The guinea ([ giˈneːə ]; English Guinea [ ˈgɪni ], abbreviated 1g / 1gn; plural: 3gs / 3gns ) was a British gold coin in circulation from 1663 to 1816 that was the first to be produced by machine. The currency was named after the gold-rich region of Guinea , from which a large part of the gold used for minting came.
Originally their face value was 20 British shillings , or one pound sterling . The gold content was around 8.4 grams, making it a bit lighter than the previous Laurel and Unite coins . The conversion rate to the sterling silver unit fluctuated with the ratio of the price of silver to gold . The value of the guinea rose to 27 shillings. After the great coin reform of 1696 its value was set at 21½ shillings and finally at 21 shillings (£ 1-1s-0d) in 1717. With this value of 1.05 GBP, the guinea is still in use today as a unit of account (see below). The gold coin was minted for the last time in 1814, after which it was replaced by the sovereign , which had already been minted in the 15th and 16th centuries. The sovereign was a little lighter and had a face value of 20 shillings, exactly one pound.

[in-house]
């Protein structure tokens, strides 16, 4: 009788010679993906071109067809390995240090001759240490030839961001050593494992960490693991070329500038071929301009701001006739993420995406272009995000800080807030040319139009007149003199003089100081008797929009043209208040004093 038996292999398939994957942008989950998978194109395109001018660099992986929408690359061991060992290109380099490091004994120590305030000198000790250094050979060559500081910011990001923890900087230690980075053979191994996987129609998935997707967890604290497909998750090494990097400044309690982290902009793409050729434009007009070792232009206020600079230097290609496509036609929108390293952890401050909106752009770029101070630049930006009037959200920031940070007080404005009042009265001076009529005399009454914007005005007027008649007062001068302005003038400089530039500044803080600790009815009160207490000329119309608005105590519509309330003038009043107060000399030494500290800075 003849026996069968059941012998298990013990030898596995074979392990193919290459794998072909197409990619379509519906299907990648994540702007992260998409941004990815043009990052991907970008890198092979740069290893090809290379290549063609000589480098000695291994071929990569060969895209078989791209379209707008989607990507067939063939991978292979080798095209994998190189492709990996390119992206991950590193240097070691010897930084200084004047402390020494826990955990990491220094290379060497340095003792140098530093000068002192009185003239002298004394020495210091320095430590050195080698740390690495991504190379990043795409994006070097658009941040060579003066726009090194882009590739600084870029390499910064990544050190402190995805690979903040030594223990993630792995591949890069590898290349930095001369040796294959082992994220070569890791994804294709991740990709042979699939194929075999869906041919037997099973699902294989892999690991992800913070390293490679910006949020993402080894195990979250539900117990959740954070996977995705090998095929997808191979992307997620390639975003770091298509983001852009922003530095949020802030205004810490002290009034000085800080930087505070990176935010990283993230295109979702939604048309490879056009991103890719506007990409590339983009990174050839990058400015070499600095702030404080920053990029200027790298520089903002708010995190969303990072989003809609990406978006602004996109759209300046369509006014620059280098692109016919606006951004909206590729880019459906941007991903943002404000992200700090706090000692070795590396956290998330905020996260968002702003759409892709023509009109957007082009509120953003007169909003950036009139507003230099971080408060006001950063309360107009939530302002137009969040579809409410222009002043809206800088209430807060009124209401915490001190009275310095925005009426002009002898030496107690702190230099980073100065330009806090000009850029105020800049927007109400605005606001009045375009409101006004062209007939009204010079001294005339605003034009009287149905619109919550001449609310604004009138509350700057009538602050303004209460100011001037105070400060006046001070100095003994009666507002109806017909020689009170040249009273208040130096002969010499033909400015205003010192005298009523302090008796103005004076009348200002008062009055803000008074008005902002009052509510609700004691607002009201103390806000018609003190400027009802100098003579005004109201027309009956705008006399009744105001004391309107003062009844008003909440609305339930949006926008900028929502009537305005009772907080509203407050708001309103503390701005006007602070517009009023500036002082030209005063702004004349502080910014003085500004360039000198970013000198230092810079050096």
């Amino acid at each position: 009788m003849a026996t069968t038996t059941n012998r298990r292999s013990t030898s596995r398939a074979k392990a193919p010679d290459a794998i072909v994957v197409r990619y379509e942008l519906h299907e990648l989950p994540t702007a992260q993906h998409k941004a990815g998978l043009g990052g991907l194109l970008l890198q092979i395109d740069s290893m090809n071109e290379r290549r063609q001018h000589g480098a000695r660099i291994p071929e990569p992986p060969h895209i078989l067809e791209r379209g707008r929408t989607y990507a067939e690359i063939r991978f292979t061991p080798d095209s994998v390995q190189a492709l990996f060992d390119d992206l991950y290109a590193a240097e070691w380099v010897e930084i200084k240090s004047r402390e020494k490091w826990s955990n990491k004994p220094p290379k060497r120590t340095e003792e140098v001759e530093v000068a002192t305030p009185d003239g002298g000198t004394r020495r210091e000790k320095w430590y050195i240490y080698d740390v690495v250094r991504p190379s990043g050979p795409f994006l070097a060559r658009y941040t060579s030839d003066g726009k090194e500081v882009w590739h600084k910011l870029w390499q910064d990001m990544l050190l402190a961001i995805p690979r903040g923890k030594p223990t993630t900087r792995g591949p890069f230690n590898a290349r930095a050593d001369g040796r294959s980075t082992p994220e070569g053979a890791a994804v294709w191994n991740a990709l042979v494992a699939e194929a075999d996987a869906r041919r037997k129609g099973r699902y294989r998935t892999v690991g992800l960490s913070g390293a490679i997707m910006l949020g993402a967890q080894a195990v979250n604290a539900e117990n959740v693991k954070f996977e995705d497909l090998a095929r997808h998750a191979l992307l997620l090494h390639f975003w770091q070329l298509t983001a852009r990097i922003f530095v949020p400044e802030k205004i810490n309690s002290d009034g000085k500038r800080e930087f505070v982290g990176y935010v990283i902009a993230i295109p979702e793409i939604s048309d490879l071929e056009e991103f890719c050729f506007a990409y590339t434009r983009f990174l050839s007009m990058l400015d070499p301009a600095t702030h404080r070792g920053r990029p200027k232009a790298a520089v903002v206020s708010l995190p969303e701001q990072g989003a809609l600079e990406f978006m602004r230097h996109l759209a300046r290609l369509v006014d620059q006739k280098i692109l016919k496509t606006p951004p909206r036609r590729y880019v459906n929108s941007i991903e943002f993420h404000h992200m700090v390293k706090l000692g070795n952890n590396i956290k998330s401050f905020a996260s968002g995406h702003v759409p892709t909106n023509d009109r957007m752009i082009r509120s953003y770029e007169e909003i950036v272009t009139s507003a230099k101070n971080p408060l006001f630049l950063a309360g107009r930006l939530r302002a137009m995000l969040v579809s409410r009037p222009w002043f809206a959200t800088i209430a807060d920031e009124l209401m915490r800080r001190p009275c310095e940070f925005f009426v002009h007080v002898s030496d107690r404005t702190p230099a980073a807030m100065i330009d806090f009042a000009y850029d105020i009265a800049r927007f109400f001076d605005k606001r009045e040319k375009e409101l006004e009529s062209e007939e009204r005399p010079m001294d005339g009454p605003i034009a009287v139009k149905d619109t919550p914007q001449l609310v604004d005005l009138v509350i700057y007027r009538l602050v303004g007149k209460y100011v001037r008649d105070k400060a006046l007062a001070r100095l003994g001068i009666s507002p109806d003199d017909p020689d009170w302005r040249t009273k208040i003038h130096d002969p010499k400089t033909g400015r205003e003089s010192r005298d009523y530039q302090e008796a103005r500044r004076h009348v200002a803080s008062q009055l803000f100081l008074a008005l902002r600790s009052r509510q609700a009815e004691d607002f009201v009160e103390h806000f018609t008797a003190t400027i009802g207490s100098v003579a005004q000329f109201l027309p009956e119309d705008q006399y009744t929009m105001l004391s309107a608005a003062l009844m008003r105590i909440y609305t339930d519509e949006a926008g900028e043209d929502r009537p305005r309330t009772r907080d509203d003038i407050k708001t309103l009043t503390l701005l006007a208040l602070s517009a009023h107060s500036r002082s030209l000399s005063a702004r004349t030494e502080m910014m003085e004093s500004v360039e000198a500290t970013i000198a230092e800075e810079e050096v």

As a unit of account
Since the guinea had an aristocratic nimbus , many high-end goods were and continue to be priced in guinea. In the auction trade (e.g. antiques, works of art and sport horses), accounts are still often settled in guineas. , Is commonly available on the buyer the auction price in guineas (calculated as 1.05 pounds, see above) paid, but the seller paid only the same amount of pounds receives; This represents a premium of auctioneer in the amount of five percent. Until the decimalization of the pound in 1971/1972, used cars were also often offered in guineas, because then the price was (apparently) lower than the pound. For example, at a price of 12,000 guineas, you actually have to pay £ 12,600.
- René Frank: The English Gold Guinea - from pirate gold to the unit of account. (PDF; 943 kB) In: trade journal moneytrend (Vienna) No. 3, 2007, pp. 126–133.